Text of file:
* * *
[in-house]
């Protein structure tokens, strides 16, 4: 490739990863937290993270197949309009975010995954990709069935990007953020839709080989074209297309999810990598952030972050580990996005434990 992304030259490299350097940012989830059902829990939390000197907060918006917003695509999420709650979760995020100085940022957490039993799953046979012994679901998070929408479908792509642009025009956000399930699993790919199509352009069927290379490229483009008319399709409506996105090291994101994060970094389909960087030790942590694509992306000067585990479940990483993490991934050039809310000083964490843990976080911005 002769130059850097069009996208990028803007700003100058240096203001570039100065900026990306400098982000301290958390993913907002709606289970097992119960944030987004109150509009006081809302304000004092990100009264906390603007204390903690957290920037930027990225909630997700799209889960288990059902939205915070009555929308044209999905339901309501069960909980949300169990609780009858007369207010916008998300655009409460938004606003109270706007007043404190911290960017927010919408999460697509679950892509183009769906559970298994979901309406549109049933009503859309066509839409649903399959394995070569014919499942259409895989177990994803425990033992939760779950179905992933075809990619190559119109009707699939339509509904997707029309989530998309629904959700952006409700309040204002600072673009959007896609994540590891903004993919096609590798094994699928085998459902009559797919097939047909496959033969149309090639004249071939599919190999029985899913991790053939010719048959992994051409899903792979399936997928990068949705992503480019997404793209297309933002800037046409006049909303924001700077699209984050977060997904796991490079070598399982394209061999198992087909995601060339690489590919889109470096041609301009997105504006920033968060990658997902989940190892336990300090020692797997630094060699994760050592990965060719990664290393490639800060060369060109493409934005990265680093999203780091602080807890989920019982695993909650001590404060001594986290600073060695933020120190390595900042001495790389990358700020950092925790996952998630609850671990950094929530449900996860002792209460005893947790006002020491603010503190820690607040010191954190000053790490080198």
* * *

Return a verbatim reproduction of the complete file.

[in-house]
């Protein structure tokens, strides 16, 4: 490739990863937290993270197949309009975010995954990709069935990007953020839709080989074209297309999810990598952030972050580990996005434990 992304030259490299350097940012989830059902829990939390000197907060918006917003695509999420709650979760995020100085940022957490039993799953046979012994679901998070929408479908792509642009025009956000399930699993790919199509352009069927290379490229483009008319399709409506996105090291994101994060970094389909960087030790942590694509992306000067585990479940990483993490991934050039809310000083964490843990976080911005 002769130059850097069009996208990028803007700003100058240096203001570039100065900026990306400098982000301290958390993913907002709606289970097992119960944030987004109150509009006081809302304000004092990100009264906390603007204390903690957290920037930027990225909630997700799209889960288990059902939205915070009555929308044209999905339901309501069960909980949300169990609780009858007369207010916008998300655009409460938004606003109270706007007043404190911290960017927010919408999460697509679950892509183009769906559970298994979901309406549109049933009503859309066509839409649903399959394995070569014919499942259409895989177990994803425990033992939760779950179905992933075809990619190559119109009707699939339509509904997707029309989530998309629904959700952006409700309040204002600072673009959007896609994540590891903004993919096609590798094994699928085998459902009559797919097939047909496959033969149309090639004249071939599919190999029985899913991790053939010719048959992994051409899903792979399936997928990068949705992503480019997404793209297309933002800037046409006049909303924001700077699209984050977060997904796991490079070598399982394209061999198992087909995601060339690489590919889109470096041609301009997105504006920033968060990658997902989940190892336990300090020692797997630094060699994760050592990965060719990664290393490639800060060369060109493409934005990265680093999203780091602080807890989920019982695993909650001590404060001594986290600073060695933020120190390595900042001495790389990358700020950092925790996952998630609850671990950094929530449900996860002792209460005893947790006002020491603010503190820690607040010191954190000053790490080198």